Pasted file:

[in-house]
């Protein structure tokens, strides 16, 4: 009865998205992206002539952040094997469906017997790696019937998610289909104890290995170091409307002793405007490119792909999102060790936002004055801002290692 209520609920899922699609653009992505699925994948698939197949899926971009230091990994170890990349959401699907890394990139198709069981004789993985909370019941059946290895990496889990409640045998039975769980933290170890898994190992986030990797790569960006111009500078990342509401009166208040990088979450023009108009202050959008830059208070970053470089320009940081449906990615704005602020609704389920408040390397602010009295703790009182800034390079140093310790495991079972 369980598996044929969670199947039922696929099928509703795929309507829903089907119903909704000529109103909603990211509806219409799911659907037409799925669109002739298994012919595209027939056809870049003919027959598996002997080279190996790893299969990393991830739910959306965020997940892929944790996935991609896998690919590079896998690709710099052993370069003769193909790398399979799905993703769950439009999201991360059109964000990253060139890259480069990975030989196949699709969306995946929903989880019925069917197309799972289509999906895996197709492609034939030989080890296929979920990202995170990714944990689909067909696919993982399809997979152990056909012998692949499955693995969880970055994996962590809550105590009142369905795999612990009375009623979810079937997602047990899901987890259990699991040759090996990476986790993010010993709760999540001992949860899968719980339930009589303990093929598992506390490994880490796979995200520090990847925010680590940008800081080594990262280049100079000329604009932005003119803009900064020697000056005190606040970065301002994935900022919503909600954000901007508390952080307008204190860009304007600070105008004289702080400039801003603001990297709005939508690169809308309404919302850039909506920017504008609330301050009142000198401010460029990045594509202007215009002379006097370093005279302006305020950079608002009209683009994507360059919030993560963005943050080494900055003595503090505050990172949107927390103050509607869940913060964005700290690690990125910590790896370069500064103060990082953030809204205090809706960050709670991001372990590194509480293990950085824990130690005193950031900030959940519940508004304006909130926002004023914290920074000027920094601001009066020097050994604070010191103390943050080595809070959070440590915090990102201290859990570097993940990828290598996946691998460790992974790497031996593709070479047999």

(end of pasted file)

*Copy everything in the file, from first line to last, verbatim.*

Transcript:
[in-house]
């Protein structure tokens, strides 16, 4: 009865998205992206002539952040094997469906017997790696019937998610289909104890290995170091409307002793405007490119792909999102060790936002004055801002290692 209520609920899922699609653009992505699925994948698939197949899926971009230091990994170890990349959401699907890394990139198709069981004789993985909370019941059946290895990496889990409640045998039975769980933290170890898994190992986030990797790569960006111009500078990342509401009166208040990088979450023009108009202050959008830059208070970053470089320009940081449906990615704005602020609704389920408040390397602010009295703790009182800034390079140093310790495991079972 369980598996044929969670199947039922696929099928509703795929309507829903089907119903909704000529109103909603990211509806219409799911659907037409799925669109002739298994012919595209027939056809870049003919027959598996002997080279190996790893299969990393991830739910959306965020997940892929944790996935991609896998690919590079896998690709710099052993370069003769193909790398399979799905993703769950439009999201991360059109964000990253060139890259480069990975030989196949699709969306995946929903989880019925069917197309799972289509999906895996197709492609034939030989080890296929979920990202995170990714944990689909067909696919993982399809997979152990056909012998692949499955693995969880970055994996962590809550105590009142369905795999612990009375009623979810079937997602047990899901987890259990699991040759090996990476986790993010010993709760999540001992949860899968719980339930009589303990093929598992506390490994880490796979995200520090990847925010680590940008800081080594990262280049100079000329604009932005003119803009900064020697000056005190606040970065301002994935900022919503909600954000901007508390952080307008204190860009304007600070105008004289702080400039801003603001990297709005939508690169809308309404919302850039909506920017504008609330301050009142000198401010460029990045594509202007215009002379006097370093005279302006305020950079608002009209683009994507360059919030993560963005943050080494900055003595503090505050990172949107927390103050509607869940913060964005700290690690990125910590790896370069500064103060990082953030809204205090809706960050709670991001372990590194509480293990950085824990130690005193950031900030959940519940508004304006909130926002004023914290920074000027920094601001009066020097050994604070010191103390943050080595809070959070440590915090990102201290859990570097993940990828290598996946691998460790992974790497031996593709070479047999």